There’s a certain look that consumes Samuel T Herring’s face after performing a song, as the lights fade and the audience stops dancing. Somewhere between gratefulness and exuberance, a momentary pause from the euphoric nature of performance, a welcoming of reality, of what it means to be together. It’s a look he gives after every song, the final expression on his face just as potent as when he first walked onto stage.
It’s a captivating honesty so rarely seen in real life, one which has set Herring apart as frontman for Future Islands, described as “one of the best live bands around” by Consequence of Sound. Because Herring takes his duty as frontman seriously; he embodies the honesty he sings. He swings his limbs, he rocks his pelvis, he beats his chest, he kisses his hand. He loses himself in passion and feeling, succumbing to his vulnerabilities before a sea of strangers’ eyes. It surpasses performance and abandons the theatrics of live music; what Herring does onstage is a raw exploration of the pain, joy and heartache Future Islands has been presenting since 2006 when the band began until now.
This is what has garnered the post-wave band a considerable following of dedicated fans; some have tattoos of Herring, others have followed the band on tour and most spot merch from the band’s earlier days. These fans gathered for the second time on a Sunday night in September at the Santa Ana Observatory, where Future Islands would return to a sold-out stage after performing just days earlier. And where, in 2014, the band played the smaller Constellation room, a 300-capacity space for up-and-coming bands Future Islands could fill ten times over today.
“We’ve been here before,” Herring sung, the first words of the night from “Grease,” off their third album, On The Water.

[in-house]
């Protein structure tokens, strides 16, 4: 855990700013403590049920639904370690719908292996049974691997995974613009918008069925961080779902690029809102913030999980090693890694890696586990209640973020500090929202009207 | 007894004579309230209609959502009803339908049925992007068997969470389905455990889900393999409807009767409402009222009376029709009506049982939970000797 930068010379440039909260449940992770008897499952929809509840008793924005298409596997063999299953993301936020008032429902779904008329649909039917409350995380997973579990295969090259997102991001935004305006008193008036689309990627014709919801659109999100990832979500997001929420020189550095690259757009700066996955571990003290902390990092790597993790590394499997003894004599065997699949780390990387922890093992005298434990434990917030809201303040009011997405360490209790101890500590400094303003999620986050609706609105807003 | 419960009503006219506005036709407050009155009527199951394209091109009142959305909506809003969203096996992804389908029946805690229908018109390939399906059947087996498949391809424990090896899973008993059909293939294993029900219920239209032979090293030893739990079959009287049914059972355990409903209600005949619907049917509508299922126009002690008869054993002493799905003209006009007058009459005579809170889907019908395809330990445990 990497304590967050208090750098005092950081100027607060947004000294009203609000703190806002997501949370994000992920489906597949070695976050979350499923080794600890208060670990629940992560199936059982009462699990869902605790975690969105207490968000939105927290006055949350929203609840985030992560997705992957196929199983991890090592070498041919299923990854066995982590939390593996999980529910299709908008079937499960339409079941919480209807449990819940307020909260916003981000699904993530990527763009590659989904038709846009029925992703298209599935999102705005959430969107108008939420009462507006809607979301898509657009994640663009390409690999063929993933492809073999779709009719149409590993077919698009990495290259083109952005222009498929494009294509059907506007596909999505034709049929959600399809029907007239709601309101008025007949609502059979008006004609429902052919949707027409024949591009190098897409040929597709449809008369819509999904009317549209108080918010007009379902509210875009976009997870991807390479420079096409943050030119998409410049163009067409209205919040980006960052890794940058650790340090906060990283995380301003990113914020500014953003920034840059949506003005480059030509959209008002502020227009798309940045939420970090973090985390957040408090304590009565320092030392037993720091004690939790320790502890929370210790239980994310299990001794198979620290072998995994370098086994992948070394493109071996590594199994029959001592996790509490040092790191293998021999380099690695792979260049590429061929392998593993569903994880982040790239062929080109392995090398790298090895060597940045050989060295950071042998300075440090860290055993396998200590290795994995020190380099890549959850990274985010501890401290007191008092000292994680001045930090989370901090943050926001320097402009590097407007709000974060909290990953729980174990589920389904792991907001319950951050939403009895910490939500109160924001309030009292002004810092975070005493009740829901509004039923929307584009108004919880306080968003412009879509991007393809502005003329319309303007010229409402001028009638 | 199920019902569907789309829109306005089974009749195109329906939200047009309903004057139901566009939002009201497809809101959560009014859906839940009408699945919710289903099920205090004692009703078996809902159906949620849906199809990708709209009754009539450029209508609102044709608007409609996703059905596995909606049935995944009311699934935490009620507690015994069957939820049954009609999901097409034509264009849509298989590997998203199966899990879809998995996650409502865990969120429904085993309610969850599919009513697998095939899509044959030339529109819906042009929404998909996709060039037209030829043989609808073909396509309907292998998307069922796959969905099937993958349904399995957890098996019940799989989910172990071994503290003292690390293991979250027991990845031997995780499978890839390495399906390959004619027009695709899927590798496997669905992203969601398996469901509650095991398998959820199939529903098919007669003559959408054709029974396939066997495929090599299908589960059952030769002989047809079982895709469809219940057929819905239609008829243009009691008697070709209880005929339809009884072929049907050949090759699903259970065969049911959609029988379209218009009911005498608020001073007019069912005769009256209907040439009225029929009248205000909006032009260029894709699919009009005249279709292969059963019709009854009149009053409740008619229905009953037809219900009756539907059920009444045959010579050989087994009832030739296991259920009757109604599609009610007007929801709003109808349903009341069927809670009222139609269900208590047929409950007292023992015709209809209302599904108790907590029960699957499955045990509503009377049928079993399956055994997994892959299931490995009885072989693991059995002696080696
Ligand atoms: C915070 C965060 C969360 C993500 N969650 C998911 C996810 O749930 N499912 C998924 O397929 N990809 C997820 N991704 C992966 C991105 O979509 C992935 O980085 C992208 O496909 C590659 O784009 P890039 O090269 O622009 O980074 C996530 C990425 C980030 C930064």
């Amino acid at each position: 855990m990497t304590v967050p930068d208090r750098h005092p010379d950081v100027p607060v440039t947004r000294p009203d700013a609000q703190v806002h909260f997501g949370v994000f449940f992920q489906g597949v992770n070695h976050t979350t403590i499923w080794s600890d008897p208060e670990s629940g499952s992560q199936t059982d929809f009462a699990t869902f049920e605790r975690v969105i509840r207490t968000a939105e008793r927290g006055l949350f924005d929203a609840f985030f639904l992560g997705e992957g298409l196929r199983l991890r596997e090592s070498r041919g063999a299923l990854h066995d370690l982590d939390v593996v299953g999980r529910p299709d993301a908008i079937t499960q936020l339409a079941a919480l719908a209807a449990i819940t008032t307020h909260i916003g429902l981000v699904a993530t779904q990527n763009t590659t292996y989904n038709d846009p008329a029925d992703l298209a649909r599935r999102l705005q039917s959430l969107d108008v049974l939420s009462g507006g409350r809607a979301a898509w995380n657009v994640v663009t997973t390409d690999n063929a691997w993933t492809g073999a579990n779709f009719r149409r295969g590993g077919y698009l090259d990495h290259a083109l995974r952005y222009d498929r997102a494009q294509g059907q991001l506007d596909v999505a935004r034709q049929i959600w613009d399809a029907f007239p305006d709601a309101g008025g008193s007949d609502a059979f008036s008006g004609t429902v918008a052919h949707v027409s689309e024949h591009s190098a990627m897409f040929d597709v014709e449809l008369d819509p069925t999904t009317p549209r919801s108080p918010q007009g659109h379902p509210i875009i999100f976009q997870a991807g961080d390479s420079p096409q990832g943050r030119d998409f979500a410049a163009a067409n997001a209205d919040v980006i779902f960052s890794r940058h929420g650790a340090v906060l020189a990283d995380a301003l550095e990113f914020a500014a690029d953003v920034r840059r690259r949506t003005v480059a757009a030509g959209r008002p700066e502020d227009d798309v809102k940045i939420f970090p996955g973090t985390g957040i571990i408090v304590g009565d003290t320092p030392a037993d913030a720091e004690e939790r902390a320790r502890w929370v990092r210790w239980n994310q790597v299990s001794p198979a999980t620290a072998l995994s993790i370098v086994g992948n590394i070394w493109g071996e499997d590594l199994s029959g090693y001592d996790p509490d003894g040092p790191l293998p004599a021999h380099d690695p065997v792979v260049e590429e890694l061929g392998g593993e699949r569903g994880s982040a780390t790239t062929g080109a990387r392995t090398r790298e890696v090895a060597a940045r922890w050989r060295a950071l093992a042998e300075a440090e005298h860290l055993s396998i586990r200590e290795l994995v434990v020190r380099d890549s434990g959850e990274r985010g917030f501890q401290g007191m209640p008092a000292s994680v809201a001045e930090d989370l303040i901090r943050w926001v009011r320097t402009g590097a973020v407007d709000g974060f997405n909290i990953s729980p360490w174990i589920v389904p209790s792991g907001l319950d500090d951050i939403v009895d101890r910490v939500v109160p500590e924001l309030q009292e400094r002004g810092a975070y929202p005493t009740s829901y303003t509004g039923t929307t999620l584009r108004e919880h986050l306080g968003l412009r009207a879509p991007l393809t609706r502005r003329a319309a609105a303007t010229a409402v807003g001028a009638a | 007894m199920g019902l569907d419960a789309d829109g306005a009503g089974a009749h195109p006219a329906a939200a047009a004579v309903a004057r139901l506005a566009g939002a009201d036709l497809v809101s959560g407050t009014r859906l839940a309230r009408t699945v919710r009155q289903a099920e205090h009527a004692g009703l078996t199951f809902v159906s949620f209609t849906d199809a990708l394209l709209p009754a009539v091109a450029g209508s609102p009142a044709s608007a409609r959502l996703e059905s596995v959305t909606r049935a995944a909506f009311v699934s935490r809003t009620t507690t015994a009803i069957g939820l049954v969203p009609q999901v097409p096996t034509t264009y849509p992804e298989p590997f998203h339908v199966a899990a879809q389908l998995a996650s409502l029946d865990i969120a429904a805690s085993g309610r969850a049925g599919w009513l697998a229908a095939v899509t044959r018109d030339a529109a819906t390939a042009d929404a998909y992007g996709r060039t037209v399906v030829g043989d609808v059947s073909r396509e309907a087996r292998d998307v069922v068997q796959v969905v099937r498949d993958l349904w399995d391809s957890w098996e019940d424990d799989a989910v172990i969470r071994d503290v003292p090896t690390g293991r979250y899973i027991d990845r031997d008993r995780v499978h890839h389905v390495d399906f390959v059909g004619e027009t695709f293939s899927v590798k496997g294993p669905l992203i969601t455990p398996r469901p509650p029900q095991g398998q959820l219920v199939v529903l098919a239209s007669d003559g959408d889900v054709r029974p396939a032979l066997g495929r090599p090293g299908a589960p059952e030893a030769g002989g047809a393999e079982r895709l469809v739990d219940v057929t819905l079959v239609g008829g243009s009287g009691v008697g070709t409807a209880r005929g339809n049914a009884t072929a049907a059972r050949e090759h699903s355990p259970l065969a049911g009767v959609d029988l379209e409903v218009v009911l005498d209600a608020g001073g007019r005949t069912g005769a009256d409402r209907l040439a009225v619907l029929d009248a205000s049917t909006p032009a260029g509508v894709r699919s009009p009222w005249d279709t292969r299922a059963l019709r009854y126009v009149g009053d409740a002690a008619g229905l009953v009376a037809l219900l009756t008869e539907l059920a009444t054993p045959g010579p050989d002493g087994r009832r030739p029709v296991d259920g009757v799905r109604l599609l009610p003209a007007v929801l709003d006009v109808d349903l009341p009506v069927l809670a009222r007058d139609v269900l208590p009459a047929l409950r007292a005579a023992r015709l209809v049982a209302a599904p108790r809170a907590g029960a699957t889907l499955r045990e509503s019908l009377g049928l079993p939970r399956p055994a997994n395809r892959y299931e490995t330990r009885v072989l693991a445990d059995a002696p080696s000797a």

By the song’s end, Herring’s button-down was showing sweat stains. Three songs later—“Ran,” “Beauty of the Road” and “A Dream of You and Me”—it was drenched. But his energy remained the same. He glided across the stage, squatting to the floor, reaching into the audience, hugging fans, kicking his legs over his head, never missing a beat. He stopped only to introduce his bandmates, who often go unnoticed though they’re always heard.
It’s a common theme for the band, who, as described by their opener, Ed Schrader’s Music Beat, “cares about the weirdos.”
Half way through their set, Herring reflected on the songwriting/performing process. How a song’s meaning and those attached to it evolves; how a love song becomes a goodbye. “Cuz what was gold, is gone and cold,” Herring confessed to the audience during “Cave.”
But that change is to be expected, and to Herring, is a continuous process. It’s wrapped up in the band’s most widely known song “Seasons (Waiting on You),” which still rings true, lyrically and musically, though the live song differs slightly from the original. Because the song, like its content, is kept anew by time and changes with it.
The band left the stage after the lively “Spirit,” leaving a sweat-drenched pit not ready to quit. So, after a few minutes of cheering, they made their final entrance onto stage, jumping into the cathartic “Inch of Dust” for the four-song encore. Herring paused before introducing the final song, staring past the lights into the crowd, losing himself in the distorted bass which echoed through the venue before proceeding with the once happy song, now turned sad: “Little Dreamer.”
“My little dreamer, I’ll always, always, dream of you,” Herring professed, a new look upon his face, somewhere between regret and bliss. He left the stage thanking the audience for the night, his shirt dripping, though it seemed like he could do it all over again.
But while the stage became empty, Herring’s words from earlier in the night hung in the air.
“Let go of all your prejudices. Replace them with compassion and humanity. When you leave here, take this love and know that everything you need is in your heart,” Herring said to the crowd staring back at him, cheering and applauding. “All the pieces we need are right here.”